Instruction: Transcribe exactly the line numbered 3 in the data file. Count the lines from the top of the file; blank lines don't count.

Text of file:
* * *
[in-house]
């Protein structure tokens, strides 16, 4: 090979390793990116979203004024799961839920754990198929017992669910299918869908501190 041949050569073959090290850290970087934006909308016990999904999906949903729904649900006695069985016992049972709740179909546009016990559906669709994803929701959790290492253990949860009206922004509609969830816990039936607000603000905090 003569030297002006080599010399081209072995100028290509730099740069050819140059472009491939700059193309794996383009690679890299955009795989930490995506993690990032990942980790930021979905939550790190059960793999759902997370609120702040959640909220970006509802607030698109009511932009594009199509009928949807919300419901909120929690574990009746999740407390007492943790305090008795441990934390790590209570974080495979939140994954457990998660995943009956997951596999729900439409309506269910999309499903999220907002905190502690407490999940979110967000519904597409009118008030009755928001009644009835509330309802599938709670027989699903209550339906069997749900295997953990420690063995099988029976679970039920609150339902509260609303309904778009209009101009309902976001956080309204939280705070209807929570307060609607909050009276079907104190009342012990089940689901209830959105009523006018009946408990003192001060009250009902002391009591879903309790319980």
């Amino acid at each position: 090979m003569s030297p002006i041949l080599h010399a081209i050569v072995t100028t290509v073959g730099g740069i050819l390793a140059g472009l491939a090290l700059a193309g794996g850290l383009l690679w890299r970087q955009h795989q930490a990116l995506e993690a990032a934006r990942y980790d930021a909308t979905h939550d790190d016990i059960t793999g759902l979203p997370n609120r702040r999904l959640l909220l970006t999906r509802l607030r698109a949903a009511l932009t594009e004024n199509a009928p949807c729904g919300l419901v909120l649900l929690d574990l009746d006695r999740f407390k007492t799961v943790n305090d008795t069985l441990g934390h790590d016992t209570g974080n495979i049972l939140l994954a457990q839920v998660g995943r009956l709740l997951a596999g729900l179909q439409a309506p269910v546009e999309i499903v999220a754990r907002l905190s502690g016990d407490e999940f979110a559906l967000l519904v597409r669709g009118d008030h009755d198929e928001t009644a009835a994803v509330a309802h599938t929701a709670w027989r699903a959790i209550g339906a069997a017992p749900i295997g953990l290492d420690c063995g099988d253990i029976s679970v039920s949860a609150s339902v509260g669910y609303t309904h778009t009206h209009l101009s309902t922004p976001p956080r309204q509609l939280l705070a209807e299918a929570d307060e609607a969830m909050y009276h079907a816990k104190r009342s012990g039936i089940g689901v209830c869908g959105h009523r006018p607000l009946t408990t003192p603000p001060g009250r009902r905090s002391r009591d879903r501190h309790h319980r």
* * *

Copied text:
């Amino acid at each position: 090979m003569s030297p002006i041949l080599h010399a081209i050569v072995t100028t290509v073959g730099g740069i050819l390793a140059g472009l491939a090290l700059a193309g794996g850290l383009l690679w890299r970087q955009h795989q930490a990116l995506e993690a990032a934006r990942y980790d930021a909308t979905h939550d790190d016990i059960t793999g759902l979203p997370n609120r702040r999904l959640l909220l970006t999906r509802l607030r698109a949903a009511l932009t594009e004024n199509a009928p949807c729904g919300l419901v909120l649900l929690d574990l009746d006695r999740f407390k007492t799961v943790n305090d008795t069985l441990g934390h790590d016992t209570g974080n495979i049972l939140l994954a457990q839920v998660g995943r009956l709740l997951a596999g729900l179909q439409a309506p269910v546009e999309i499903v999220a754990r907002l905190s502690g016990d407490e999940f979110a559906l967000l519904v597409r669709g009118d008030h009755d198929e928001t009644a009835a994803v509330a309802h599938t929701a709670w027989r699903a959790i209550g339906a069997a017992p749900i295997g953990l290492d420690c063995g099988d253990i029976s679970v039920s949860a609150s339902v509260g669910y609303t309904h778009t009206h209009l101009s309902t922004p976001p956080r309204q509609l939280l705070a209807e299918a929570d307060e609607a969830m909050y009276h079907a816990k104190r009342s012990g039936i089940g689901v209830c869908g959105h009523r006018p607000l009946t408990t003192p603000p001060g009250r009902r905090s002391r009591d879903r501190h309790h319980r």